Ambassadors Theatre – until 1 September 2018
I must admit to wondering how I would sit through two and a half hours of a play about the weather? But on seeing the previous run reviews at both Chichester and the Park Theatre, something told me I just had to see Pressure. My dad, who is now in his 80s, outlined the story, and I thought to myself, when you think about it we Brits just love talking about the weather don’t we?
Written by playwright and actor David Haig, the play tells the story of how D-Day was influenced by the weather and in particular the air pressure influencing strong winds and heavy rain. The impact of such poor weather would have resulted in a huge number of unnecessary deaths had Eisenhower kept to 5 June as being D-Day. I don’t feel I’m spoiling the plot because surely we all know the actual date of the D-Day landings?
After seeing the play, I then had so many thoughts going through my mind, that I’ve struggled to write them down concisely enough, without losing you. So here it goes.
Firstly it struck me, although I was thoroughly engrossed, that the title, whilst it may put off some people, is actually very clever, relating to several ‘pressures’ contained within the story. The dangerously high blood pressure of Dr James Stagg’s wife, immense pressures felt by Stagg and Eisenhower to minimise the death toll. These are just a couple of reasons why the play is named Pressure along with the obvious weather connotations.
You may now be wondering why this play had such a big effect on me? It’s quite simple really, it’s the knowledge, the depth and seriously well-written script, which is exceptionally delivered by its cast. I felt the pressures of Malcolm Sinclair’s Eisenhower. The worry and weight of the nation upon Stagg’s (David Haig) shoulders, to ensure the readings were right and to convince Eisenhower to delay.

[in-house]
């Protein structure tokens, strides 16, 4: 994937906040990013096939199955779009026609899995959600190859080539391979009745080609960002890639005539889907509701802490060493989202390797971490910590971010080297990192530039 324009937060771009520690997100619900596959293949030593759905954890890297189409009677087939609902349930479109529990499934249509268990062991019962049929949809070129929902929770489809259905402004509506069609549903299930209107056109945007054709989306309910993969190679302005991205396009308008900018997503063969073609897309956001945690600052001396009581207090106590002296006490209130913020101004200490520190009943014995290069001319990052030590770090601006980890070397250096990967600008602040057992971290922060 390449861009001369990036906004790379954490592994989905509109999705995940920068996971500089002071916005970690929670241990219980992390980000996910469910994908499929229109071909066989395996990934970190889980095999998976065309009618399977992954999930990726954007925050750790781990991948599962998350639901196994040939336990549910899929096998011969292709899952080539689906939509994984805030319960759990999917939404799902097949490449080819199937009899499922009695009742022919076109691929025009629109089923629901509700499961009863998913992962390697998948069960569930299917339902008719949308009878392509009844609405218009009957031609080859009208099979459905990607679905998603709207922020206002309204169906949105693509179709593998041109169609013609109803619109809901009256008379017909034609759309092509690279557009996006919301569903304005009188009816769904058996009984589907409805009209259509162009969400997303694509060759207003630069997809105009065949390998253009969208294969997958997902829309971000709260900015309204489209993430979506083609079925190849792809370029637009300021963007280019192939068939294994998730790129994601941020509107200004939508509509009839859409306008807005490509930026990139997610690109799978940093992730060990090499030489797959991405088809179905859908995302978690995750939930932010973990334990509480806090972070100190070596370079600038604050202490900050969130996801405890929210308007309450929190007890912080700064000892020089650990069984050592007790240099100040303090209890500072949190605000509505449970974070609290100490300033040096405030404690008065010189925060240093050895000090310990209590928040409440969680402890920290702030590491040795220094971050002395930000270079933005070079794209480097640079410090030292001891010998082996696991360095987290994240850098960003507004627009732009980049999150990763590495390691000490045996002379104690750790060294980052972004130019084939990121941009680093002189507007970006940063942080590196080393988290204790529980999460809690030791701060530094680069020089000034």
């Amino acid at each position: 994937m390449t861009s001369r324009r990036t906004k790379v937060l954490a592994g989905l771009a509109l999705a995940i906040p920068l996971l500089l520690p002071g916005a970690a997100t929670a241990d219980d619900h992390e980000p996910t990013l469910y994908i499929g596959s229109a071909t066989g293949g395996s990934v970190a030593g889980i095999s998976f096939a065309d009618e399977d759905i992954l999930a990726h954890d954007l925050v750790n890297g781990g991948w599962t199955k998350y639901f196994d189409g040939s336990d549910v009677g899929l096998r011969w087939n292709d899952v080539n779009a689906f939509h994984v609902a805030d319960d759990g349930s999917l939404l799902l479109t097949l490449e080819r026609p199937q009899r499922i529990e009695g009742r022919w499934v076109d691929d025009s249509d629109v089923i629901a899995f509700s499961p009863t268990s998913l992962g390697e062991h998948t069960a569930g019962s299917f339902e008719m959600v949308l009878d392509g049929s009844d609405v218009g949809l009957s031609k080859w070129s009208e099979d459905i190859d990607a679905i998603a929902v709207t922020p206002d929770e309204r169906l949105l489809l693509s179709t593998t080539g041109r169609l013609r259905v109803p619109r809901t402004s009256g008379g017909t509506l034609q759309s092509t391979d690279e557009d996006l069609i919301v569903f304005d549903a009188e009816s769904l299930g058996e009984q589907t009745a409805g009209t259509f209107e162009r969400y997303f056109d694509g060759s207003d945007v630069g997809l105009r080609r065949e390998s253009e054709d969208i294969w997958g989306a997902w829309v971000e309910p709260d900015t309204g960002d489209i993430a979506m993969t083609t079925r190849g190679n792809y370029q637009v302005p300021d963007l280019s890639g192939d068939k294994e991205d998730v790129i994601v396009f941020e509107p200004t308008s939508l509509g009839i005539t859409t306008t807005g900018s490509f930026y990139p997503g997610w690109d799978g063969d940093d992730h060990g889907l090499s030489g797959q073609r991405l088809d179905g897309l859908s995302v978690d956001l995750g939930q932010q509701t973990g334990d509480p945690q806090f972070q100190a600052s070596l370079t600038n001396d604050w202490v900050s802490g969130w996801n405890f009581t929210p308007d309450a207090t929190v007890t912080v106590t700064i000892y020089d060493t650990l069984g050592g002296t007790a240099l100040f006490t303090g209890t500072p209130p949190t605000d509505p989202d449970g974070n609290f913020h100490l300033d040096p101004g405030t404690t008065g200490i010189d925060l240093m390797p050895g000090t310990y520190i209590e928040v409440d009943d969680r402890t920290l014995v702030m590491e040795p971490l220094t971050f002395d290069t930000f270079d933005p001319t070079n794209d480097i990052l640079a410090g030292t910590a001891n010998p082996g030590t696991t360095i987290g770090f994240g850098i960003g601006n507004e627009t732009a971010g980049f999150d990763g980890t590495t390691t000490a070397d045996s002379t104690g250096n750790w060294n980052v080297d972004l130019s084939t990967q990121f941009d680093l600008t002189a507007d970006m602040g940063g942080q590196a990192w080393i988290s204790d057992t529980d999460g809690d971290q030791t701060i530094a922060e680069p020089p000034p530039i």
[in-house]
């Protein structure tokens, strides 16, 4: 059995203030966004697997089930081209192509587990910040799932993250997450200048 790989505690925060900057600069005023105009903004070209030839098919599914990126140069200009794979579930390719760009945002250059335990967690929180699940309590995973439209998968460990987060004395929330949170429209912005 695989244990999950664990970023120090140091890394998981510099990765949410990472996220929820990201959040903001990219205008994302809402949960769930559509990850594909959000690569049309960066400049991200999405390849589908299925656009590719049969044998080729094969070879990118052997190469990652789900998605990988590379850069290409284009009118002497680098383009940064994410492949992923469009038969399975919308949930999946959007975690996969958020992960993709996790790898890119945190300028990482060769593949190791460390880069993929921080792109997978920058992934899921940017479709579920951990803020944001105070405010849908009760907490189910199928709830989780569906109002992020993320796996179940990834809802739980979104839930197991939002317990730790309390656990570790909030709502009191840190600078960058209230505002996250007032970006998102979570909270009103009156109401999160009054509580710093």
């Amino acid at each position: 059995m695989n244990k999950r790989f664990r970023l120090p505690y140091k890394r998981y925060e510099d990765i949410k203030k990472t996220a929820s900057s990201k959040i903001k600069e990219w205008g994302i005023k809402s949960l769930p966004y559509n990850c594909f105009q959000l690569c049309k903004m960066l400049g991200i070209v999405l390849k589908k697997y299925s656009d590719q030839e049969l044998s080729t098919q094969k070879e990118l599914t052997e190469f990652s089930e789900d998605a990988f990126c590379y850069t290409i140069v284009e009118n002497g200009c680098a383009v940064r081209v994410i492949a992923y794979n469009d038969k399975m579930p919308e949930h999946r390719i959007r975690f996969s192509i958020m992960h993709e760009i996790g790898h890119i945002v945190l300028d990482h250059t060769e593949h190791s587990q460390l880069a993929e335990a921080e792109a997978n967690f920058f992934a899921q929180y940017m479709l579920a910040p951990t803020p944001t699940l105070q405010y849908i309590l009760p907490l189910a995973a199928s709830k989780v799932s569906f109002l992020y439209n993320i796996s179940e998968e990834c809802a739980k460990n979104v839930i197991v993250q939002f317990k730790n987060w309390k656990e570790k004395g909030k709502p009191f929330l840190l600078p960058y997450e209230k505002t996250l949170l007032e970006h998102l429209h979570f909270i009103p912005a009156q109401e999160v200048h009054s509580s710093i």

However, the story is so much more than this, there are other stories contained within if you look deeper. Power struggles, the perception of women in the workplace. Even a love affair which causes someone to actually wish it wasn’t the beginning of the end. Which leads me to mentioning Kay Summersby played by Laura Rogers. In today’s world her worth would be recognised, but then, whilst secretly knowing that she played a vital role in the war effort, it was outwardly contained to making sure the officers were either catered for, driven or organised. It was great to see the total understanding, of the role. I felt her heartbreak, at the harsh realisation that she had served her purpose in the end.
I could actually go on, instead, I would simply implore you to go and see this show. It’s clever, witty, exceptionally well-written, outstandingly acted and kept my attention throughout. Even knowing the outcome, I was fascinated and gripped until the very end. Undoubtedly, one of the best productions I’ve seen, or likely to see this year – Go see!